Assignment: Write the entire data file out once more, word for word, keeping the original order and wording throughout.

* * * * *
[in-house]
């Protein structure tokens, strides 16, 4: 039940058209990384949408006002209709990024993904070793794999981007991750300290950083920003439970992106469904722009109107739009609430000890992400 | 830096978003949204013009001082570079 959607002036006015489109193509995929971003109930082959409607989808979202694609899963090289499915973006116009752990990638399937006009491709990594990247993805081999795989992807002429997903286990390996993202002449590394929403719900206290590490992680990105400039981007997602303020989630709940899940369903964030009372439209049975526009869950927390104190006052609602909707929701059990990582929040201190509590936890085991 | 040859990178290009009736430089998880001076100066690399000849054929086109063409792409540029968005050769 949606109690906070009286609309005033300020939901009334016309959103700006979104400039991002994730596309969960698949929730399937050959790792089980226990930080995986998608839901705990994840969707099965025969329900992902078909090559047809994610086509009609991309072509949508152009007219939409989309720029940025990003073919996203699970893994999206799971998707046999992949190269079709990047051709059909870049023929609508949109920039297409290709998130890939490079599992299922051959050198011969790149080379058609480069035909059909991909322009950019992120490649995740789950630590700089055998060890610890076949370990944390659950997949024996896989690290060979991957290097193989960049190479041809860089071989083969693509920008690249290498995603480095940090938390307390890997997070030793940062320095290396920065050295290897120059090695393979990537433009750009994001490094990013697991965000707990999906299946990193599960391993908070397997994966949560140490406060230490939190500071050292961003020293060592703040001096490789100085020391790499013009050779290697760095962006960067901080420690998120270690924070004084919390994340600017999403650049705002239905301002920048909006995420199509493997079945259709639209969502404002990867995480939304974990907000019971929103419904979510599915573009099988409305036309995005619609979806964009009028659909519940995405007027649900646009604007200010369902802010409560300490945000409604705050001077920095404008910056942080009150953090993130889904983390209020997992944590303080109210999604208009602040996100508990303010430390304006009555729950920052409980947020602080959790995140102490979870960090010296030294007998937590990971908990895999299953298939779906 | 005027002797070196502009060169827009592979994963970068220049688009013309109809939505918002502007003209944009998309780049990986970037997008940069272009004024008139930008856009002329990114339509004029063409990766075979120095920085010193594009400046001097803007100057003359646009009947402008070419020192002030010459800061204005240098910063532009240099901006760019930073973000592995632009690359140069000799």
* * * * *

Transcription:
[in-house]
């Protein structure tokens, strides 16, 4: 039940058209990384949408006002209709990024993904070793794999981007991750300290950083920003439970992106469904722009109107739009609430000890992400 | 830096978003949204013009001082570079 959607002036006015489109193509995929971003109930082959409607989808979202694609899963090289499915973006116009752990990638399937006009491709990594990247993805081999795989992807002429997903286990390996993202002449590394929403719900206290590490992680990105400039981007997602303020989630709940899940369903964030009372439209049975526009869950927390104190006052609602909707929701059990990582929040201190509590936890085991 | 040859990178290009009736430089998880001076100066690399000849054929086109063409792409540029968005050769 949606109690906070009286609309005033300020939901009334016309959103700006979104400039991002994730596309969960698949929730399937050959790792089980226990930080995986998608839901705990994840969707099965025969329900992902078909090559047809994610086509009609991309072509949508152009007219939409989309720029940025990003073919996203699970893994999206799971998707046999992949190269079709990047051709059909870049023929609508949109920039297409290709998130890939490079599992299922051959050198011969790149080379058609480069035909059909991909322009950019992120490649995740789950630590700089055998060890610890076949370990944390659950997949024996896989690290060979991957290097193989960049190479041809860089071989083969693509920008690249290498995603480095940090938390307390890997997070030793940062320095290396920065050295290897120059090695393979990537433009750009994001490094990013697991965000707990999906299946990193599960391993908070397997994966949560140490406060230490939190500071050292961003020293060592703040001096490789100085020391790499013009050779290697760095962006960067901080420690998120270690924070004084919390994340600017999403650049705002239905301002920048909006995420199509493997079945259709639209969502404002990867995480939304974990907000019971929103419904979510599915573009099988409305036309995005619609979806964009009028659909519940995405007027649900646009604007200010369902802010409560300490945000409604705050001077920095404008910056942080009150953090993130889904983390209020997992944590303080109210999604208009602040996100508990303010430390304006009555729950920052409980947020602080959790995140102490979870960090010296030294007998937590990971908990895999299953298939779906 | 005027002797070196502009060169827009592979994963970068220049688009013309109809939505918002502007003209944009998309780049990986970037997008940069272009004024008139930008856009002329990114339509004029063409990766075979120095920085010193594009400046001097803007100057003359646009009947402008070419020192002030010459800061204005240098910063532009240099901006760019930073973000592995632009690359140069000799």